9. Now, add 3 cups of water to the pan, along with salt to taste and turmeric powder.

10. Add in the jaggery powder. Mix well. Turn up the flame to high.

Top left, centre and right: Steps 11, 12 and 13, Bottom left: Step 14, Bottom centre and right: Step 15

11. Let the water come to a rolling boil.

12. At this stage, reduce flame to medium. Add in the bisi bele bath powder and mix well.

13. Constantly stirring with one hand, add in the roasted rava to the pan. Make sure no lumps are formed. Continue to keep the flame at medium.

14. Cook on medium flame for about 5 minutes or till most of the water is absorbed and the rava is cooked through. When it is still a little runny and not completely dry, switch off gas – it will thicken upon cooling.

15. Now, add in the lemon juice and finely chopped coriander. Mix well. Your Avarekalu Khara Bath is ready. Transfer to serving bowls/plates. Serve hot, garnished with finely chopped coriander and grated coconut (if using).

Tips & Tricks

1. I prefer using the fine variety of semolina (also called Bombay rava) to make this khara bath, as opposed to the thicker variety (Bansi rava). In case you are using Bansi rava, do remember that it might take longer to cook than fine rava.

2. It is important to roast the rava before making the khara bath. Roasting it in ghee gives the upma a nice aroma and flavour, so do not miss this step. Even if you are using pre-roasted rava, like I do sometimes, it is good to roast it in ghee once more.

3. Take care to ensure that the rava does not burn while roasting.

4. Use a heavy-bottomed pan to make the Avarekalu Khara Bath, for best results.

5. You may add more or less hyacinth beans as per personal taste preferences. I usually buy them pre-prepped from the local markets.

6. I would not recommend skipping the jaggery powder. It is an integral component of the Khara Bath in Karnataka.

7. Adjust salt as per personal taste preferences. Taste the water after adding salt to it – it should taste slightly salty; the salt adjusts itself once the rava is added in.

8. I use Sanketi Adukale’s bisi bele bath powder, as I love its fragrance and freshness. You can make your own at home, too. Make sure you are using bisi bele bath powder and not instant bisi bele bath mix. Adjust the quantity as per personal taste preferences. You may use vangi bath (brinjal rice) powder in place of the bisi bele bath powder I have used here. Here is a recipe for khara bath made with vangi bath powder, minus the avarekalu.

9. Adjust the quantity of bisi bele bath powder as per personal taste. The brand that I use is spicy enough, so I do not add any red chilli powder. You may use red chilli powder to taste if you prefer. Adjust the quantity of green chillies accordingly.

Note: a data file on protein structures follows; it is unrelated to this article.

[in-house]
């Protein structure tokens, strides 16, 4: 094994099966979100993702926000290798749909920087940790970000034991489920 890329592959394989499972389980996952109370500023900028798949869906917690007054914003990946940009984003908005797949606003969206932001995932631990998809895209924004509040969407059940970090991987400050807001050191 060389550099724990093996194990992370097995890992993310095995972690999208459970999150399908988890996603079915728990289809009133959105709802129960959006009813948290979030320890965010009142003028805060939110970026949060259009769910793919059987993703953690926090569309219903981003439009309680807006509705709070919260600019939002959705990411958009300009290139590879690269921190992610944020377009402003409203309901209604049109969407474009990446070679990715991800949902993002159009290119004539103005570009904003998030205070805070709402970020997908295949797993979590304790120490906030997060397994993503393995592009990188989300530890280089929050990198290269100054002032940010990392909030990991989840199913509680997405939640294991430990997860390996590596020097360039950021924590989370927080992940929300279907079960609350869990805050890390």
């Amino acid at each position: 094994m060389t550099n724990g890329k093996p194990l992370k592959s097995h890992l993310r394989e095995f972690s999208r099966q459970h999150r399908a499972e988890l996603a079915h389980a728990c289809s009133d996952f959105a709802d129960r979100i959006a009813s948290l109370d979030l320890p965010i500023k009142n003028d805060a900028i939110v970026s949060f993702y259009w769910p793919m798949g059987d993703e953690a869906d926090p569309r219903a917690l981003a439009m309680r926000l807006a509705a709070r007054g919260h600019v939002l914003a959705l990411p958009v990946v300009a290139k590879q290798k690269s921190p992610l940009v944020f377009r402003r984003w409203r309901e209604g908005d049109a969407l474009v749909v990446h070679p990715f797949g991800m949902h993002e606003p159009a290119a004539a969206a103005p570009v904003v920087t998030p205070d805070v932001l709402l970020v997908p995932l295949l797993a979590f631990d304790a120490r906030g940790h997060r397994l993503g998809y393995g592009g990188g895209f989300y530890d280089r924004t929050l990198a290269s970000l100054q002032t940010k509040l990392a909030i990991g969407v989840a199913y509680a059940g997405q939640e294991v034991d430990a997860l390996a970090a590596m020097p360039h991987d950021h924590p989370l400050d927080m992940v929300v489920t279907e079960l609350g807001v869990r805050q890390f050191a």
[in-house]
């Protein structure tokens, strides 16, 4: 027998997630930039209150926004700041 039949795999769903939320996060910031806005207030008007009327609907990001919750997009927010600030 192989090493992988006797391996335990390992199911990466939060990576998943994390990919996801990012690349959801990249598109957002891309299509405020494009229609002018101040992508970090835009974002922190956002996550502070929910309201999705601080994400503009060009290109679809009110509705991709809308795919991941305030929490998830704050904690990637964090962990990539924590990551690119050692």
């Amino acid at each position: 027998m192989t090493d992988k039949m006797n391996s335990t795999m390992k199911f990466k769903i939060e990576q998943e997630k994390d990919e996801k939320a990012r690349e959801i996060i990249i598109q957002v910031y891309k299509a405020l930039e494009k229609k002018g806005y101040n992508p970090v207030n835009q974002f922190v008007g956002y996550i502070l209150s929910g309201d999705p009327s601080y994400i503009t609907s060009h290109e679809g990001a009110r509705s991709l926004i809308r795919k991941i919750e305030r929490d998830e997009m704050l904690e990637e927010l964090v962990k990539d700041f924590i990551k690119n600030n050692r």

10. Do not overcook the fresh avarekalu beans. 2 whistles in the pressure cooker works perfectly for us.

11. Adjust the quantity of water you use depending upon how dry or moist you want the upma to be.

12. This recipe is vegetarian, but not vegan (plant-based) due to the use of ghee. It is also not gluten-free because it uses rava and asafoetida, both of which usually contain wheat.

13. You may also add in other veggies like beans, carrot and green peas. I prefer using only onion and tomato in this khara bath, along with the fresh hyacinth beans.

14. You can add some urad dal and chana dal as well as finely chopped ginger to the tempering. I typically don’t.

15. You may cover the pan while the khara bath is cooking, to ensure that the rava cooks well and evenly. I usually don’t because I find the fine rava cooks well over medium heat even when uncovered.

Did you like this recipe? Do tell me, in your comments!


Carrot Soup With Coconut Milk

If you are looking for ways to include more carrots in your diet, you should definitely consider this Carrot Soup. Made with coconut milk, it is creamy, hearty and satisfying without being overwhelmingly heavy. And, yes, it does taste absolutely delicious!

Let me share with you all the way I prepare this Carrot Soup With Coconut Milk.

Carrot Soup With Coconut Milk – isn’t that colour simply gorgeous?!

Other soup recipes on the blog

Bangalore is turning chilly these days, providing us the perfect foil to gorge on soups of different kinds. You might want to take a look at some of our favourite soup recipes on the blog.

What goes into this Carrot Soup?

The major ingredient used in this soup is, of course, carrots. I have used the orange-coloured carrots that are popularly called ‘Ooty carrots’ in South India. I have also used some onion and garlic to add more flavour to the soup.

Coconut milk has been used to make the soup more hearty and more delicious. I have used store-bought thick coconut milk here, but you can also make your own at home.

I have used freshly crushed black pepper and dried Italian herbs to season it. I have added in some jaggery, not a common ingredient in soup, because I love the way it rounds off the other flavours beautifully.